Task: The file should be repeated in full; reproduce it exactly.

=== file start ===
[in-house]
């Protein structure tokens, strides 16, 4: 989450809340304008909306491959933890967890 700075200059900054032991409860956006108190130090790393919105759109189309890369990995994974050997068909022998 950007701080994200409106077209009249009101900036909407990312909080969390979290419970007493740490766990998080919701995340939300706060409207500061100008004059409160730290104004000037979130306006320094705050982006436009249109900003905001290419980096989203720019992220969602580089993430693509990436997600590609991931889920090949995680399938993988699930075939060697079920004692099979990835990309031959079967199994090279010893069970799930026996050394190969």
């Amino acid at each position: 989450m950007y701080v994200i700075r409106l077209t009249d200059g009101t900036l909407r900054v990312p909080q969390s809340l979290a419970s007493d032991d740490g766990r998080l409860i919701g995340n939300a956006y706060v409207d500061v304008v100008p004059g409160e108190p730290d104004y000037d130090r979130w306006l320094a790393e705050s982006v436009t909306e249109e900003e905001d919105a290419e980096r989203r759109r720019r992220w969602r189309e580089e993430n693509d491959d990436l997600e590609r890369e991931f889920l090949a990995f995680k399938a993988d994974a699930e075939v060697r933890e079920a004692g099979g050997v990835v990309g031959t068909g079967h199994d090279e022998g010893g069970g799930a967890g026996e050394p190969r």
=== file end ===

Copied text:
[in-house]
């Protein structure tokens, strides 16, 4: 989450809340304008909306491959933890967890 700075200059900054032991409860956006108190130090790393919105759109189309890369990995994974050997068909022998 950007701080994200409106077209009249009101900036909407990312909080969390979290419970007493740490766990998080919701995340939300706060409207500061100008004059409160730290104004000037979130306006320094705050982006436009249109900003905001290419980096989203720019992220969602580089993430693509990436997600590609991931889920090949995680399938993988699930075939060697079920004692099979990835990309031959079967199994090279010893069970799930026996050394190969």
């Amino acid at each position: 989450m950007y701080v994200i700075r409106l077209t009249d200059g009101t900036l909407r900054v990312p909080q969390s809340l979290a419970s007493d032991d740490g766990r998080l409860i919701g995340n939300a956006y706060v409207d500061v304008v100008p004059g409160e108190p730290d104004y000037d130090r979130w306006l320094a790393e705050s982006v436009t909306e249109e900003e905001d919105a290419e980096r989203r759109r720019r992220w969602r189309e580089e993430n693509d491959d990436l997600e590609r890369e991931f889920l090949a990995f995680k399938a993988d994974a699930e075939v060697r933890e079920a004692g099979g050997v990835v990309g031959t068909g079967h199994d090279e022998g010893g069970g799930a967890g026996e050394p190969r």